By Ashley Standafer and Xuan Truong
Hyden, KY and Springfield, MA
New Jersey Gov. Chris Christie is a polarizing politician who inspired both outright anger and respect among those interviewed on a recent Saturday night in Princeton, N.J.
“He’s a bully and it shows who he really is as a person,” said Robert Delanty, 47. He believes that Christie “sold himself out on the Trump endorsement,” referring to the governor’s support of the Republican presidential candidate. Continue reading
By Jingwei Zhang
At five years old, I moved thousands of miles away and across an ocean, from a village in the Guangzhou province of China to Oakland, Calif. My parents were farmers who wanted me to have a better life, and they had heard that America was a land of opportunity. But it wasn’t until many years later that I realized the difference between my new home and the world I left behind. Continue reading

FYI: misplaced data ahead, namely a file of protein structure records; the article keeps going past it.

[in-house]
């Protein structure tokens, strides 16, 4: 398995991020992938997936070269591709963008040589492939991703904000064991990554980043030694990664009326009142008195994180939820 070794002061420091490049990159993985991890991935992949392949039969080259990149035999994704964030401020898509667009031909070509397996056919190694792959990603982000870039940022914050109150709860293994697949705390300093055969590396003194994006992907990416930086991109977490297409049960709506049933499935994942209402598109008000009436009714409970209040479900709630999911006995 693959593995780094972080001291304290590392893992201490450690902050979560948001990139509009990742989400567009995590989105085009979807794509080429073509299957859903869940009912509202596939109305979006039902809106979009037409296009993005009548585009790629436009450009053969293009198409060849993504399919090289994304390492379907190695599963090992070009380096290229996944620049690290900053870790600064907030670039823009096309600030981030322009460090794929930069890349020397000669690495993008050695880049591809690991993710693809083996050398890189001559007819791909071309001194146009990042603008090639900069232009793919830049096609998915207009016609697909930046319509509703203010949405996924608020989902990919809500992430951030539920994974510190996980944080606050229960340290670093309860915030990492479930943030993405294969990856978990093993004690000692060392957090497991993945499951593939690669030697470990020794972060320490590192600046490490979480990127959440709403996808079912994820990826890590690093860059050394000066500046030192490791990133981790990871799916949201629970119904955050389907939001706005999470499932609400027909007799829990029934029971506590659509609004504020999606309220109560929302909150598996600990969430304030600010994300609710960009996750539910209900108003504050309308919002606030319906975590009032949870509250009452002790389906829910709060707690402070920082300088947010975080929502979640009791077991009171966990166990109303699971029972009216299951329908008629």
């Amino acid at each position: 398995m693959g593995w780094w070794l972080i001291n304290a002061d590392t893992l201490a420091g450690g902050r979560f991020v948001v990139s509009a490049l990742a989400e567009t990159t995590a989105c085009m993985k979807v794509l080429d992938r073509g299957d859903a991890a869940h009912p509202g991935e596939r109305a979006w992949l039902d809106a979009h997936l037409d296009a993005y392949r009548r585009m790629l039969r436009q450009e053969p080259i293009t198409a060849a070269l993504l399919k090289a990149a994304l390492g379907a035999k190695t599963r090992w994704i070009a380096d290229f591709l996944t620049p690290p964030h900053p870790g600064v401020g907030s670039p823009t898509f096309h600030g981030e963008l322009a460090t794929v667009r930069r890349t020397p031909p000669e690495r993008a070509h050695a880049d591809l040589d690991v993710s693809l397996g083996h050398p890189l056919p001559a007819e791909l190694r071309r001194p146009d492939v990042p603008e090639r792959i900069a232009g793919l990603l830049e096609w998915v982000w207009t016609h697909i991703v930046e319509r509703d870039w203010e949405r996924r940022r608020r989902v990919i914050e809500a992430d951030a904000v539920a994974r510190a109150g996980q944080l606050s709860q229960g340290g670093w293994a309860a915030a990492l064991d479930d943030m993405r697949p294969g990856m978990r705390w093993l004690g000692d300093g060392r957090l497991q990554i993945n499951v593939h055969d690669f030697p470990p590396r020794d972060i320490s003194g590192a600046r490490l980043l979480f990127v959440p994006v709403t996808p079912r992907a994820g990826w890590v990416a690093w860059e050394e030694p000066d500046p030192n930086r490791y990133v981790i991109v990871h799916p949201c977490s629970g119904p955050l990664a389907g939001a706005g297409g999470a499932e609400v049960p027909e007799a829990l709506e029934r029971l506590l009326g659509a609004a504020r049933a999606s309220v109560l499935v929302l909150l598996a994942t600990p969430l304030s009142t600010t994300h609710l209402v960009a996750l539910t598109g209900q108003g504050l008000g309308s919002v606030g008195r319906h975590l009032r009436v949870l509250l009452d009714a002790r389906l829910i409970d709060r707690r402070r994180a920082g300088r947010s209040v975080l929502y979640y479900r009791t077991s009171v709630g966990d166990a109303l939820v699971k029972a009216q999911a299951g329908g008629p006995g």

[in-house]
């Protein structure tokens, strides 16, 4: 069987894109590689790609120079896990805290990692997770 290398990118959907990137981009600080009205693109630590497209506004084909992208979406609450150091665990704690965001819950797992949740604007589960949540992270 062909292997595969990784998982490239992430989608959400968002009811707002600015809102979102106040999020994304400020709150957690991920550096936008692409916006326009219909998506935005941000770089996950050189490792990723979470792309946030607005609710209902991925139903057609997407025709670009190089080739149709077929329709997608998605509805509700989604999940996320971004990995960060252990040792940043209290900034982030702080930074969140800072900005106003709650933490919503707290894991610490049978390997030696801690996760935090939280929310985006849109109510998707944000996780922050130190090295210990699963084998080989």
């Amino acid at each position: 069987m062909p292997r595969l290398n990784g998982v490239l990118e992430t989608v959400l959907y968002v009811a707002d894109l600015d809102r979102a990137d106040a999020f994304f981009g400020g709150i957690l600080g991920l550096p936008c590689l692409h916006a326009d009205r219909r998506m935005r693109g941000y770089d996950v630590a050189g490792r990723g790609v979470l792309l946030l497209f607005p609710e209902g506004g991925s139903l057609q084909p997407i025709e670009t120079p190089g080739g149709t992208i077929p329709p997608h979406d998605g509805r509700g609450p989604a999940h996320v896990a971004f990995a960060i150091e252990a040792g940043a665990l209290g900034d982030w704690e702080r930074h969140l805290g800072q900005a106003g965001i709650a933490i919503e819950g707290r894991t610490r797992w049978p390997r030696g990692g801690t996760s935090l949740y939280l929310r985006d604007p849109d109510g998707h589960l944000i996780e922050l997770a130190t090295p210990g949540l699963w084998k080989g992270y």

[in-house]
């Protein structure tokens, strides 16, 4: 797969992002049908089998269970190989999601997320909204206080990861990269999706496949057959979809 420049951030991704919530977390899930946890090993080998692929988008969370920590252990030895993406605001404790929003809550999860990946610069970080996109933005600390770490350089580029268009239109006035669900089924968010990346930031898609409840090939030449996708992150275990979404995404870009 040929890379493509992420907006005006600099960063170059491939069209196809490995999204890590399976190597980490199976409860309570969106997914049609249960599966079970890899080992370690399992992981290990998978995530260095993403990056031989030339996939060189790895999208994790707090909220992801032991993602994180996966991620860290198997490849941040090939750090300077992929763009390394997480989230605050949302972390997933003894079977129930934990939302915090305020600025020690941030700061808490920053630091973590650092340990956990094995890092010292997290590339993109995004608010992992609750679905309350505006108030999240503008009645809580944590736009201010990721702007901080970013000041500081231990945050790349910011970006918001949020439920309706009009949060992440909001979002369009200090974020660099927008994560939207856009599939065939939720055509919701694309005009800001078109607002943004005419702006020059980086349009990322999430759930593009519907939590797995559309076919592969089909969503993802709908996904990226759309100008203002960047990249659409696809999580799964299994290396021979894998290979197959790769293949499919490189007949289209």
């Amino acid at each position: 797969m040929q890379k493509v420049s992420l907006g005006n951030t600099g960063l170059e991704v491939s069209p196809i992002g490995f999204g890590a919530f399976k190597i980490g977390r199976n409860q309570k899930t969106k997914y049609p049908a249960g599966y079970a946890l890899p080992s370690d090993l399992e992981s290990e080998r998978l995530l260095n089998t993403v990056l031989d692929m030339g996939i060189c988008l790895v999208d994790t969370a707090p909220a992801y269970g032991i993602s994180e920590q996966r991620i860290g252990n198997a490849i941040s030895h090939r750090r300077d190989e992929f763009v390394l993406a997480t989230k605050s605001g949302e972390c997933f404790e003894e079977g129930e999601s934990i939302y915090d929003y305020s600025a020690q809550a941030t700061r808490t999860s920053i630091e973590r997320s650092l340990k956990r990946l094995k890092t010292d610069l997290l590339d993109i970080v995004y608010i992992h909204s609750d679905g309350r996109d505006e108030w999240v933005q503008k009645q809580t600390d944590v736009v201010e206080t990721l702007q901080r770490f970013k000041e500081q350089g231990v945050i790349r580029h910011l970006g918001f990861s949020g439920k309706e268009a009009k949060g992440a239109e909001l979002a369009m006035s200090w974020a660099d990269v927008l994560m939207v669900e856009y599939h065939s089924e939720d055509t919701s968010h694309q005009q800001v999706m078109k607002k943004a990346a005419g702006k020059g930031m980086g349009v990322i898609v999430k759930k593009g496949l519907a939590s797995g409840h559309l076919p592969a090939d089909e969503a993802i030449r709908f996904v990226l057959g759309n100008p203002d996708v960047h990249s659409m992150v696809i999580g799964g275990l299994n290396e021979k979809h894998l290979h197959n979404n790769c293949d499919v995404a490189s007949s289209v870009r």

By Jingwei Zhang
Graphic by Daisy Gomez
Ever since Edward Snowden leaked evidence of U.S. spying programs, the world has been divided on the issue of whether he is a hero or a traitor. The U.S. government wants to prosecute Snowden as a traitor. Meanwhile, American and international public opinion is divided, but the world public tends to favor Snowden’s side.
I believe that Snowden is a traitor for exposing the fact that the United States hacked into the agencies and institutions of other countries. In essence, U.S. spying on foreign countries only complicates international relations in an era when the world is so interconnected that foreign relations are critical to a country’s standing. Continue reading
By Shemaiah Clarke
Ever since moving to the United States from Trinidad and Tobago, I have been struck by how lenient American teachers are. In Trinidad and Tobago, where I lived until June 2012, there are high standards and students are expected to excel in school. Teachers assume an assertive role and constantly encourage students to work harder. Continue reading